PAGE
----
By: George Owen

Is UK Mental Healthcare At Breaking Point?

Despite repeated pledges of additional funding and staff, mental healthcare is in a full-blown crisis according to a new report by the British Medical Association.

‘Measuring Progress: Commitments to Support and Expand the Mental Health Workforce’, conducted in partnership with the Royal College of Nursing and the Association of Clinical Psychologists UK, surveyed over 1,000 doctors, mental health nurses, and psychiatrists on the current state of mental healthcare in the UK.

‘Unmanageable’ 

According to the study, 40% of the country’s mental health workforce currently find their workload ‘unmanageable’. 47% of doctors said they frequently work with at least one colleague missing. 70% of respondents across all three professions said that work with ‘vital members of staff missing most or all of the time’.

The report’s findings are in stark contrast to the ongoing Government promises to increase both staff numbers and funding for mental health services. In 2017, the Conservative government pledged 10,000 more staff by 2020 – before raising that number to 19,000 shortly afterwards. In the 2019 election, the Conservatives promised an additional 27,000 staff.

In reality, mental health workers say that staff numbers have either stayed the same or fallen. The BMA survey says that over 7,000 nurses and health visitors have left the NHS over the past decade and that vacancy rates for psychiatry jobs have doubled.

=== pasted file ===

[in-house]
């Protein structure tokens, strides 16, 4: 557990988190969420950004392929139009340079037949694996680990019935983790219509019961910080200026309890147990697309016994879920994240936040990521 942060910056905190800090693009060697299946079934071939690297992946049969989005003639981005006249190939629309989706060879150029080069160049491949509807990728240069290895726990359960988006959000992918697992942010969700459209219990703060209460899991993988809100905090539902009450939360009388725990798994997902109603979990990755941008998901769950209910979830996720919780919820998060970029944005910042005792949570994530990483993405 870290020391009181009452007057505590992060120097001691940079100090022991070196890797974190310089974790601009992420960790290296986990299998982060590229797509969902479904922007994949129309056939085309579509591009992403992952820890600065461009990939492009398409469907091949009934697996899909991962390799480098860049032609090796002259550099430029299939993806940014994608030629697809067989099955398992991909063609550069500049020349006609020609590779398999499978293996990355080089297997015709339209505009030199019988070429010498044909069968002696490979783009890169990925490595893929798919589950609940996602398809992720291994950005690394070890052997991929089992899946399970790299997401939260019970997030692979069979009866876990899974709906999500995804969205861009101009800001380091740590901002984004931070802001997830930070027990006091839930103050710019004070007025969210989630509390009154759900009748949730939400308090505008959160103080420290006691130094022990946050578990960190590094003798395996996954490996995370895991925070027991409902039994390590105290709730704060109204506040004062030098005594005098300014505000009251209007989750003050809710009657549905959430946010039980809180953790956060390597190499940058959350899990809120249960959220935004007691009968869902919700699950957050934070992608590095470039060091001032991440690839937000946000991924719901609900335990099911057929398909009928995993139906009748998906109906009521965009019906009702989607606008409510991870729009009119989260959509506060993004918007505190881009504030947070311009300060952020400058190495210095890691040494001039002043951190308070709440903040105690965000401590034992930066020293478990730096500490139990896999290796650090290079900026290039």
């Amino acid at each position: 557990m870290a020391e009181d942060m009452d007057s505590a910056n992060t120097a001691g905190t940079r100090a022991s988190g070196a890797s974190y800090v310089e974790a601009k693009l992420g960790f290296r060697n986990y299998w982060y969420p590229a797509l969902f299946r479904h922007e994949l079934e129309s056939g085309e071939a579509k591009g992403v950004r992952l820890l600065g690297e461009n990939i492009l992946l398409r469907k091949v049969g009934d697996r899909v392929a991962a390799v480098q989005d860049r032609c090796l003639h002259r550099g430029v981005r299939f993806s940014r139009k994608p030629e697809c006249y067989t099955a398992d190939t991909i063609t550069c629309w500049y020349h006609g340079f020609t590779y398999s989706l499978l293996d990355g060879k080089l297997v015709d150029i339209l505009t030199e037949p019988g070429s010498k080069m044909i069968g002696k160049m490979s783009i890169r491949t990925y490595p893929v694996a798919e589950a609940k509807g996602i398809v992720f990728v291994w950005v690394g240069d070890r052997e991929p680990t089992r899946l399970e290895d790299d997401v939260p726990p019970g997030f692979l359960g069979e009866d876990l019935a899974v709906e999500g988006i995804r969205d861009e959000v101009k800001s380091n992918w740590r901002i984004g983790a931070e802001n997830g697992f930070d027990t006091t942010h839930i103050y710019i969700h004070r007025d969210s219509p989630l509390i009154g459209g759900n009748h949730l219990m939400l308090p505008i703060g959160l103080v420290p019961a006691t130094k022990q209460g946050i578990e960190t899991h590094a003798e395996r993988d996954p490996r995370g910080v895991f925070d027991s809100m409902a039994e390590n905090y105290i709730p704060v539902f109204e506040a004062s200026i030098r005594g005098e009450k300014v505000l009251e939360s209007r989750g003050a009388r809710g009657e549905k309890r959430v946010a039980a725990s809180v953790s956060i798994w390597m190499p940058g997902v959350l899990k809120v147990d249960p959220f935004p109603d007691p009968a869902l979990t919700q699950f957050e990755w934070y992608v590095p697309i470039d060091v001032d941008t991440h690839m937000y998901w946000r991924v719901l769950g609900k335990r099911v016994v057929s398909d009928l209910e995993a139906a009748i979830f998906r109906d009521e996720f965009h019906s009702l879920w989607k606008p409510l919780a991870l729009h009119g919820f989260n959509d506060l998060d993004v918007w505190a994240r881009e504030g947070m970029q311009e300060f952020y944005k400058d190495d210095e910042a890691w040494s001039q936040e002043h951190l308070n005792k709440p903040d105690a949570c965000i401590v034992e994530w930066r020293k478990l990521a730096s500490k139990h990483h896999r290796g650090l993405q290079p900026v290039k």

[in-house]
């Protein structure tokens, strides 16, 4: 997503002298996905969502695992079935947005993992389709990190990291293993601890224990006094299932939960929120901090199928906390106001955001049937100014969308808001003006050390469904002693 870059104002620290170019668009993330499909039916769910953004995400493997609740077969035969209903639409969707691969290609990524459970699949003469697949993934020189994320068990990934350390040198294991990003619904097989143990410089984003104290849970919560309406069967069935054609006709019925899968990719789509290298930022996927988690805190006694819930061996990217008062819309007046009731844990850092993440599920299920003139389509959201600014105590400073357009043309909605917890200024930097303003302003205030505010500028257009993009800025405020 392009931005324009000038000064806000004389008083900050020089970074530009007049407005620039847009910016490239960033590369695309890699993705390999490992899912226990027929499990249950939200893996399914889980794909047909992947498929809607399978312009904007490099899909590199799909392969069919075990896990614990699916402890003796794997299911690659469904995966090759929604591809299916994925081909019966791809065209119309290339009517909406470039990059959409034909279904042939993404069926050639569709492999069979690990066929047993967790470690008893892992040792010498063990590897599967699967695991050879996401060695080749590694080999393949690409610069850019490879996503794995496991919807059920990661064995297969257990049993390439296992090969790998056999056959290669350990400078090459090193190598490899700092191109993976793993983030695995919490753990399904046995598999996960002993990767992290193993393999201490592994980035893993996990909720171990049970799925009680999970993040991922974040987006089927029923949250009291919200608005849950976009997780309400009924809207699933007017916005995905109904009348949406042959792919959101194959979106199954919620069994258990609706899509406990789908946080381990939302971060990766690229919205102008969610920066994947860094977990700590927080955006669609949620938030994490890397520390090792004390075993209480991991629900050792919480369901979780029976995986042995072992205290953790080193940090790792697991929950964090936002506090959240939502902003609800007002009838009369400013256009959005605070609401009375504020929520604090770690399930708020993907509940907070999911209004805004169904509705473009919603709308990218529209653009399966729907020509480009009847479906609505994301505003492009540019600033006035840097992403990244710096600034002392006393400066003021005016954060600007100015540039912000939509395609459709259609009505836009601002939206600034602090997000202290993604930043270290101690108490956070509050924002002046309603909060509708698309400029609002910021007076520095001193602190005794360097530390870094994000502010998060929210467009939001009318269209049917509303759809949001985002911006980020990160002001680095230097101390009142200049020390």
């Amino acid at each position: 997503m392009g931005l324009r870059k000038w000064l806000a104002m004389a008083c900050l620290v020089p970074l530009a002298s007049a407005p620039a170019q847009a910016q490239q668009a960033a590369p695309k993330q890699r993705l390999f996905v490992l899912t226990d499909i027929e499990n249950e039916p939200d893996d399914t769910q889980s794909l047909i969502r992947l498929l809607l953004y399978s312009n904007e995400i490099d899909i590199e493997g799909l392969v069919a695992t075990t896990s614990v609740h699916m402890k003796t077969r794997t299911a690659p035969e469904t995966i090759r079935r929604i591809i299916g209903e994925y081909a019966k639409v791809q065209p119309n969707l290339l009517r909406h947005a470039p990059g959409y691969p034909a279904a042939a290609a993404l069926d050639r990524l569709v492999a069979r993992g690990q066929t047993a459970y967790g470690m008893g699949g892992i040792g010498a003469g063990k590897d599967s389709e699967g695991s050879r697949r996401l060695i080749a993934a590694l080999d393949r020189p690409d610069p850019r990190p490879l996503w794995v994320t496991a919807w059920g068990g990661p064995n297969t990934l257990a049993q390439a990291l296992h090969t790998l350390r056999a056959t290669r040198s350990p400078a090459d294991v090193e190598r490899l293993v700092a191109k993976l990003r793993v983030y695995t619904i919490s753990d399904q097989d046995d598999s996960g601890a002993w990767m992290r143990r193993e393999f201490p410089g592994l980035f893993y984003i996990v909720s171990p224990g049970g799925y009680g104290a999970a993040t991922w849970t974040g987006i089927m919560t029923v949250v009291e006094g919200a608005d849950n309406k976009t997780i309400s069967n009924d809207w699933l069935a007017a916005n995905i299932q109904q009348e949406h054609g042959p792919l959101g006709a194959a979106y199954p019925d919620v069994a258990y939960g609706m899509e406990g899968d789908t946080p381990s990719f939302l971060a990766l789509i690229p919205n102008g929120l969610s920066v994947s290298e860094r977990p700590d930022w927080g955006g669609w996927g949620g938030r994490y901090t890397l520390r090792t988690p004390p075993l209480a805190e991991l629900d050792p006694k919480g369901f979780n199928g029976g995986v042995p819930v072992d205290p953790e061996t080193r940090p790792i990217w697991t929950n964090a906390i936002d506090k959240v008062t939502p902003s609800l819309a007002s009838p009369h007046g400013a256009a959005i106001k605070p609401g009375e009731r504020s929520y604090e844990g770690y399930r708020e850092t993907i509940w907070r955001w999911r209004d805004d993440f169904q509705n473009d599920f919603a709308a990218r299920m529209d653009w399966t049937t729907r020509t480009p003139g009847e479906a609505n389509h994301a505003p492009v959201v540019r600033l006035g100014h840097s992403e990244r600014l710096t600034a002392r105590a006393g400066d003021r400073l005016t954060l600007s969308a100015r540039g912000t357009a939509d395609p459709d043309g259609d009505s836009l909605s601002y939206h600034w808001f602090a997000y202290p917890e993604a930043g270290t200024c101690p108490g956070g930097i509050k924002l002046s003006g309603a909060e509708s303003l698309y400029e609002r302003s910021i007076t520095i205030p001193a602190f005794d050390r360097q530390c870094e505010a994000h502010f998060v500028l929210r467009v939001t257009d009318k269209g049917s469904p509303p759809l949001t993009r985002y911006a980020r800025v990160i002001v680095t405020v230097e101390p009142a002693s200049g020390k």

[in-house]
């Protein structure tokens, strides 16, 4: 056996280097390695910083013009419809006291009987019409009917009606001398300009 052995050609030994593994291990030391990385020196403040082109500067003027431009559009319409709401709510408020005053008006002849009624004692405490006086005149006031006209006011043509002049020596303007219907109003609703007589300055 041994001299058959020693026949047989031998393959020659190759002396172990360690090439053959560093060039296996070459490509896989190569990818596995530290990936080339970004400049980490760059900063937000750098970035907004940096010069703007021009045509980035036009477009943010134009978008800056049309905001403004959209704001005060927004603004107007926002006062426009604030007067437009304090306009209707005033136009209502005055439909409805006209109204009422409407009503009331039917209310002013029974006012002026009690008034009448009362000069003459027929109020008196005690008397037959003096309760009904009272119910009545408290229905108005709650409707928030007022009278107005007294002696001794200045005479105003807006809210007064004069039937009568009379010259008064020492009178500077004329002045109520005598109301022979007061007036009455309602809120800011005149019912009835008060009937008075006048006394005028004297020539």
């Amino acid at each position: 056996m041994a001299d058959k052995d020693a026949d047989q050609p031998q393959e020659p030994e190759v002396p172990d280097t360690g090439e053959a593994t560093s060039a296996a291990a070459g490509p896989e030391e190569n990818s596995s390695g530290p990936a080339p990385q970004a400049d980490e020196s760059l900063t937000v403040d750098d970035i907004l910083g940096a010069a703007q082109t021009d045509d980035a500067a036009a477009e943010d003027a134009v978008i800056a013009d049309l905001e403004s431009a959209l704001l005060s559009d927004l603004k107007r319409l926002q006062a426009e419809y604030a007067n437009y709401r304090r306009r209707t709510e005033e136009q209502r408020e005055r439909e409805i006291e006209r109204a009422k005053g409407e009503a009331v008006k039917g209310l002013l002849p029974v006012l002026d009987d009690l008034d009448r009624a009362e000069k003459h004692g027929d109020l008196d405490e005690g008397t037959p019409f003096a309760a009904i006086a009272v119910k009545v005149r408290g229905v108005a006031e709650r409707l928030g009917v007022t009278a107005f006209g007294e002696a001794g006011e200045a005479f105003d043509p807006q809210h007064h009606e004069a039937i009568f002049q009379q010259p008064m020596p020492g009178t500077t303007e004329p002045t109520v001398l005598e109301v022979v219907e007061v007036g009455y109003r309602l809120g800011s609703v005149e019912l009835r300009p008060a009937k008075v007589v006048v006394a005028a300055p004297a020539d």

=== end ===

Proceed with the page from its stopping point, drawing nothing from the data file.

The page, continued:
Meanwhile, the demand for mental health services is growing even greater.

‘Cannot Cope’

BMA mental health policy lead, Andrew Molodynski, says that the current state of mental healthcare is ‘essentially the opposite’ of what has long been promised in Government pledges.

“[There are] longer waiting lists; increasing out-of-area placements; slimmed-down services that cannot cope with demand; and most worryingly a rising suicide rate for the first time in decades,” he said.

The BMA has called for ‘real parity’ in NHS spending, stating that 25% of the overall NHS budget needs to go towards both primary and secondary mental healthcare if the situation of the industry is to be reversed.

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